Filter Media

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Chapter: Pharmaceutical Engineering: Filtration

The choice of filter medium for a particular operation demands considerable experience.


The choice of filter medium for a particular operation demands considerable experience. In clarification, high filtration rates and the retention of fine particles are opposing requirements. Permeability and retentive capacity can be deter-mined and used to guide small-scale experiments with the materials to be fil-tered, facilities for which are often made available by filter manufacturers. Other relevant factors are the contamination of the filtrate by the medium and associated housing, the adsorption of materials from solutions, and, where necessary, the ability of the medium to withstand repeated sterilization.

In cake filtration, the medium must oppose excessive penetration and promote the formation of a junction with the cake of high permeability. The medium should also give free discharge of cake after washing and dewatering.

Rigid Media

Rigid media may be either loose or fixed. The former is exemplified by the deposition of a filter aid on a suitable support. Filtration characteristics are gov-erned mainly by particle size, size distribution, and shape in a manner described earlier. These factors may be varied for different filtering requirements.

Fixed media vary from perforated metals used for coarse straining to the removal of very fine particles with a sintered aggregate of metal, ceramic, plastic, or glass powder. The size, size distribution, and shape of the powder particles together with the sintering conditions control the size and distribution of the pores in the final product. The permeability may be expressed in terms of the constant given in equation (1). Alternatively, the medium may be charac-terized by air permeability. The maximum pore size, which is important in the selection of filters for sterilization, may be determined by measuring the pres-sure difference required to blow a bubble of air through the medium while it supports a column of liquid with a known surface tension. Full details of methods used for the measurement of air permeability and maximum pore diameter are given in British Standard BS 1752:1963.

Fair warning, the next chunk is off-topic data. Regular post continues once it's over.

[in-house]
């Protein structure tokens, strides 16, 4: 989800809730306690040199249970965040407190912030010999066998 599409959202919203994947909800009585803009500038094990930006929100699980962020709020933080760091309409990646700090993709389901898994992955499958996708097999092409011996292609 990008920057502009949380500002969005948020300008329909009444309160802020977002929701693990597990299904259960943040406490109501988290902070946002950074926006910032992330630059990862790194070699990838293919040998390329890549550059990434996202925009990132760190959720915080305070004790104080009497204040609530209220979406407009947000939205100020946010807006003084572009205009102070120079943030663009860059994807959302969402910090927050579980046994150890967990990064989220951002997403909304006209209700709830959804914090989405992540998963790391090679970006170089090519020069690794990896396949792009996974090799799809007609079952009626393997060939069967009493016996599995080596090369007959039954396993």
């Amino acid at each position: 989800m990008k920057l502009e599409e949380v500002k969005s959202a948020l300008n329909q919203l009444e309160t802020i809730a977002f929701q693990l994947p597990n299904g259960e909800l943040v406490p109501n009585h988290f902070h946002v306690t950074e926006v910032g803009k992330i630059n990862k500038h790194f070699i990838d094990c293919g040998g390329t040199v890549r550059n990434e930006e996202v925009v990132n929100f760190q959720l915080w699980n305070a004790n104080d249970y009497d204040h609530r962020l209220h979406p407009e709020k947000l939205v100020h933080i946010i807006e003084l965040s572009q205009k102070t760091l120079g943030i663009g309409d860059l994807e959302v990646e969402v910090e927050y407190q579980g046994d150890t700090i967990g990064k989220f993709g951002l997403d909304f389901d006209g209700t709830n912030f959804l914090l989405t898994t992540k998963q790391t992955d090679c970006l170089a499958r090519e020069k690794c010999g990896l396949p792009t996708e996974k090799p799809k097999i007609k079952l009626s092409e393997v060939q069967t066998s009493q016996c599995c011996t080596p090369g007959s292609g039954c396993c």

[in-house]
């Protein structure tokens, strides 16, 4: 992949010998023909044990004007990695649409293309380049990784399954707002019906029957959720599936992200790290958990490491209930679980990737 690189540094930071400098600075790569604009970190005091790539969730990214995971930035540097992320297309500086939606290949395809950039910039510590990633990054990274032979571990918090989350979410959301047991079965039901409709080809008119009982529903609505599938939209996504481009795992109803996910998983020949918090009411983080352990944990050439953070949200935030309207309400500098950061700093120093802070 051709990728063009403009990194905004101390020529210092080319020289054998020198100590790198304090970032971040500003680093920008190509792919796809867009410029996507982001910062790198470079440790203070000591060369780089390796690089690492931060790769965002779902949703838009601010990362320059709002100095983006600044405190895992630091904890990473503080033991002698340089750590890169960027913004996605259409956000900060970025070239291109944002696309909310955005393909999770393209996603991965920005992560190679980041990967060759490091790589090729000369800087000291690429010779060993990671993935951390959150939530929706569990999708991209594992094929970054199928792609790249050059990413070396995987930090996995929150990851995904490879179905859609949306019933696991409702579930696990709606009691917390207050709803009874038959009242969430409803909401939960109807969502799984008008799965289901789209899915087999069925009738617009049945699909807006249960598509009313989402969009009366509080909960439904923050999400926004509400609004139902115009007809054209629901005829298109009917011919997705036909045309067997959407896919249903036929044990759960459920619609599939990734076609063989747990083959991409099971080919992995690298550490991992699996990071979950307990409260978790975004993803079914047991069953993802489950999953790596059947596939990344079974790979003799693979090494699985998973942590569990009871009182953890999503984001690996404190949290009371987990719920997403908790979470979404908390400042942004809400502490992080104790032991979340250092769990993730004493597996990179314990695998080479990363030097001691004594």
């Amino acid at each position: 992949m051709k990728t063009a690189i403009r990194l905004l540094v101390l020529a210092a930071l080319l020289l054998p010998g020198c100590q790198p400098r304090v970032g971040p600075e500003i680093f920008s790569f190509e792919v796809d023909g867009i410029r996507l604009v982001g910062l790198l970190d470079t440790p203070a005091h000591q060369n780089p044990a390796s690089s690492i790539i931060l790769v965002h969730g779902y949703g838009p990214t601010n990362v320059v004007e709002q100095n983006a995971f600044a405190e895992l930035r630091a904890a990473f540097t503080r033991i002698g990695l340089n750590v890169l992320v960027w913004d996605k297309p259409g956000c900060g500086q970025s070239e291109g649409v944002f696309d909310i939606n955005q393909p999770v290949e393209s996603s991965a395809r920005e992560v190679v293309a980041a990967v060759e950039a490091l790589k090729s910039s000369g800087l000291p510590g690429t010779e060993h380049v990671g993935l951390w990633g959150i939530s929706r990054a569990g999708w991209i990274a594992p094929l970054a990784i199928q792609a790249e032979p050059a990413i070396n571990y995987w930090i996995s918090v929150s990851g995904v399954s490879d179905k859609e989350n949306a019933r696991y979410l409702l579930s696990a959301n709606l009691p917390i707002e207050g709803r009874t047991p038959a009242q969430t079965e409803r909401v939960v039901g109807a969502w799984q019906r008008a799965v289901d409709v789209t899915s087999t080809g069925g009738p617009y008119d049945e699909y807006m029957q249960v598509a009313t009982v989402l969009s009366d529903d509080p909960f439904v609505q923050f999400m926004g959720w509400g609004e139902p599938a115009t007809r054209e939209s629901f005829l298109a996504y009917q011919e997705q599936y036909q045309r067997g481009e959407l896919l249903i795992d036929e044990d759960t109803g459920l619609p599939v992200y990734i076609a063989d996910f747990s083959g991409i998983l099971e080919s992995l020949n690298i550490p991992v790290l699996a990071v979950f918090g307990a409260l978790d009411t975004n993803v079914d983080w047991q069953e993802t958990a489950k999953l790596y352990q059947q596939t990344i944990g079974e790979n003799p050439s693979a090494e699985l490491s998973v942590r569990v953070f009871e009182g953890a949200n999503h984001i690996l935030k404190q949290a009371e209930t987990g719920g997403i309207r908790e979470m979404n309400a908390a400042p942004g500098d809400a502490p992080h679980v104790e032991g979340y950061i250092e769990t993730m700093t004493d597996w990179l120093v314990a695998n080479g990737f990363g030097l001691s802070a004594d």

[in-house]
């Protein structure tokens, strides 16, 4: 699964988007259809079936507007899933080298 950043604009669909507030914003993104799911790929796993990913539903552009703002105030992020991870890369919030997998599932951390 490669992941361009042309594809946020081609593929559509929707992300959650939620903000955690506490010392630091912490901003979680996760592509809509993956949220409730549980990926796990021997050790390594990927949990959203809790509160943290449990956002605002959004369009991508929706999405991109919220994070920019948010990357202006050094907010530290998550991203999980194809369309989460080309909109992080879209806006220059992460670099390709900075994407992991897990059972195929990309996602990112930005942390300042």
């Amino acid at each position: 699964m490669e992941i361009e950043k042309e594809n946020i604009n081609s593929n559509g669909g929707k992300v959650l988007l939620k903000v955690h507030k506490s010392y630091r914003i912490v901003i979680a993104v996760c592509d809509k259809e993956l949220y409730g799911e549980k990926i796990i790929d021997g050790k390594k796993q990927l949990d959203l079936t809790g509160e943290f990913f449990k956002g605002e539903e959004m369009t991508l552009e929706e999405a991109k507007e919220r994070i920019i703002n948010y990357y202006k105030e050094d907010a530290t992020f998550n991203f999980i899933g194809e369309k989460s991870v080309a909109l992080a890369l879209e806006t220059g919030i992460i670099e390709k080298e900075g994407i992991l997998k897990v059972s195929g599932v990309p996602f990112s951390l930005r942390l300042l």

Flexible Media

Flexible media may be woven or unwoven. Filter media woven from cotton, wool, synthetic and regenerated fibers, glass, and metal fibers are used as septa in cake filtration. Cotton is most widely used, while nylon is predominant among synthetic fibers. Terylene is a useful medium for acid filtration. Pene-tration and cake discharge are influenced by twisting and plying of fibers and by the adoption of various weaves such as duck and twill. The choice of a particular cloth often depends on the chemical nature of the slurry.

Nonwoven media occur in the form of felts and compressed cellulose pulps and are used for clarification by depth filtration. A disadvantage, unless carefully prepared, is the loss of fibrous material from the downstream side of the filter. The application of sheet media has already been discussed. High wet strength is conferred on paper sheets by resin impregnation. An alternative manufacture employs asbestos fibers supported in a cellulose framework.

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